“I recognise, as well – and it’s obviously something I have reflected on – that understandably people feel very uncertain about everything just now, partly because the past few years have been one big decision after another. That’s why I said before recess that I will not consider any further the question of a second referendum at this stage. I’m saying, OK, people are not ready to decide we will do that, so we have to come back when things are clearer and decide whether we want to do it and in what timescale.”

Will she attempt to hold a second referendum? Could it be off?

“The honest answer to that is: I don’t know,” she says. Her expression of doubt is revealing.

Would she, however, support a second EU referendum, perhaps on the final separation package? “I think it probably gets more and more difficult to resist it,” she tells me. “I know people try to draw lots of analogies [between the EU and independence referendums], and there are some, but whatever you thought of the [Scottish] white paper, it was there and it was a fairly detailed proposition.

“One of the beautiful things about the independence referendum was the extent to which ordinary folk became experts on really technical, big, macro­economic positions. Standing on a street corner on a Friday morning, an ordinary working-class elderly gentleman was talking to me in great detail about lender of last resort and how that would work. You can say the white paper was crap, or whatever, but it was there, people were informed and they knew what they were voting for.

“That was not the case in the EU referendum. People did not know what they were voting for. There was no proposition put forward by anyone that could then be tested and that they could be held to account on. The very fact we have no idea what the final outcome might look like suggests there is a case for a second referendum that I think there wasn’t in 2014. It may become very hard to resist.”

Sturgeon hasn’t found the Brexit process “particularly easy”, especially when the government at Westminster is in the grip of what is becoming an increasingly vicious succession battle. The SNP administration has repeatedly clashed with the relevant ministers at Westminster, whom it says have given little care to Scotland’s particular needs. Sturgeon’s view of David Davis, Liam Fox and Boris Johnson is not rosy.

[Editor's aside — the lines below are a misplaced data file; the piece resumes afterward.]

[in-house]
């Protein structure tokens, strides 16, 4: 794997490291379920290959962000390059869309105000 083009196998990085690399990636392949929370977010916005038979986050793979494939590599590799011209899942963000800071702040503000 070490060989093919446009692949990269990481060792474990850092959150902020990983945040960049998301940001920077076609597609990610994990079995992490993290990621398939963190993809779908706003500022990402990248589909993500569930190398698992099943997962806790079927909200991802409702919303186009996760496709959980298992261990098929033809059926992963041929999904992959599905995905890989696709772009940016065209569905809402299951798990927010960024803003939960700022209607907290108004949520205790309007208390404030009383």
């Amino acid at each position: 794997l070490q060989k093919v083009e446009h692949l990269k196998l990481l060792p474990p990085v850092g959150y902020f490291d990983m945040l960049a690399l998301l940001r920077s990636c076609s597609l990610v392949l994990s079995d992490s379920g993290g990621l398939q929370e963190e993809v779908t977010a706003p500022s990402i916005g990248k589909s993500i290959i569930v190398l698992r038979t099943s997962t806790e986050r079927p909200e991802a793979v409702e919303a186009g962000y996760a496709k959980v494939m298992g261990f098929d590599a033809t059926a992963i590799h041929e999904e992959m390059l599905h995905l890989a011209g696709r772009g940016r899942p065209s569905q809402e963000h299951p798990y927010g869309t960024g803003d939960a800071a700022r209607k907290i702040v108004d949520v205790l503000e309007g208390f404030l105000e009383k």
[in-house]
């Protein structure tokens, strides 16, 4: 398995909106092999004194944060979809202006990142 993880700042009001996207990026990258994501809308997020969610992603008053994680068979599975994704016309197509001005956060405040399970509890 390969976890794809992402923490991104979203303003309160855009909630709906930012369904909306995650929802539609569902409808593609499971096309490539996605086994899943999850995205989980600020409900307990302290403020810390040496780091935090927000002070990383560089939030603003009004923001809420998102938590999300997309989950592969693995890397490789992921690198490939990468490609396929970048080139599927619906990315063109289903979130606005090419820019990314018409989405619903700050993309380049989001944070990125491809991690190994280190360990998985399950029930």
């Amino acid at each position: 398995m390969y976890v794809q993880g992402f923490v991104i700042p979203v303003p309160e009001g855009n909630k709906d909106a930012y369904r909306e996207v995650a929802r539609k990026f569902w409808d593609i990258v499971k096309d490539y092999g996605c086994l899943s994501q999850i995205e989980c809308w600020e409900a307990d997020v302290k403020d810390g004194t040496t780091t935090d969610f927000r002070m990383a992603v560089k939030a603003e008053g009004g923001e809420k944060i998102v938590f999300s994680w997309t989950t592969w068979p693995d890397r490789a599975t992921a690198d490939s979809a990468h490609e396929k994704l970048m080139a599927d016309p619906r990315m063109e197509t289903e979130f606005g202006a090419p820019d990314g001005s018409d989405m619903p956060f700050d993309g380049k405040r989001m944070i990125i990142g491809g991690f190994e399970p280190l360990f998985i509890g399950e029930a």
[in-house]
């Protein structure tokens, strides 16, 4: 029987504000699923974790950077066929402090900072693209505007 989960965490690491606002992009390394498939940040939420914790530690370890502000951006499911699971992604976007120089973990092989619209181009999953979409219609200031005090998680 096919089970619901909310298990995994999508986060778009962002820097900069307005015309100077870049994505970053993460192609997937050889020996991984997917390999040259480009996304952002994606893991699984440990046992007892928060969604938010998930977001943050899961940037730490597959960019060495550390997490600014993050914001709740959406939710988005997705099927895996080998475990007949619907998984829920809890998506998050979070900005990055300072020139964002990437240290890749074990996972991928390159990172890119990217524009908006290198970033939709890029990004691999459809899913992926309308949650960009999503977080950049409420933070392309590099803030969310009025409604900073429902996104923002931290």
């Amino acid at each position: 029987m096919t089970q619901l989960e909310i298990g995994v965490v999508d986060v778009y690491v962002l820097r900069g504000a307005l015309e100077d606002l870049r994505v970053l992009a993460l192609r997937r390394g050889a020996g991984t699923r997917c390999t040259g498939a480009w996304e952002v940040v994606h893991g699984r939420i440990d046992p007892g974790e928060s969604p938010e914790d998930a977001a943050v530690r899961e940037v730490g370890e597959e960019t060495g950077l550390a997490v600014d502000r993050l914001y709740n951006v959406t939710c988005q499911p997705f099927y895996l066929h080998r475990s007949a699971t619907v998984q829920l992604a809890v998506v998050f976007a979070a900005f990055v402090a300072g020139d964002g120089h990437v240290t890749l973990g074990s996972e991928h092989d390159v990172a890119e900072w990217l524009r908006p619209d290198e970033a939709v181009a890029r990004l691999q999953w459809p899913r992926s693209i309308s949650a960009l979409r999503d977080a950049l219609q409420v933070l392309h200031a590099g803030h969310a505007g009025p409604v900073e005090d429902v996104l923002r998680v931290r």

“Probably not a day goes by where I don’t look at them and think, ‘What the hell’s going on?’” she says. “That’s not meant as a personal comment on their abilities – although [with] some of them I would have personal question marks over their abilities. But they’re completely paralysed, and the election has left them in a position where you’ve got a Prime Minister who has no control over the direction of her government, and you have other senior ministers who are prepared to keep her there only because it’s in their short-term interests to do it. If you’re sitting on the European side of the table now, how can you have a negotiation with a government where you don’t actually know what their position is, or whether the position you’re being told across the table is one that can carry support back at home? It’s a shambles and it’s increasingly going to be the case that nothing other than Brexit gets any bandwidth at all. It’s really, really not in the interests of the country as a whole.”

***

This is an accusation that is directed at the SNP, too – that the national interest takes second place to its constitutional imperative. It is undoubtedly something that Sturgeon considered over the summer as she sought to rebalance her administration. As a result, the programme for government unveiled earlier this month was impressively long-term in places: for example, its promise to create a Scottish national investment bank, the setting of some ambitious goals on climate change and the commitment to fund research into a basic income.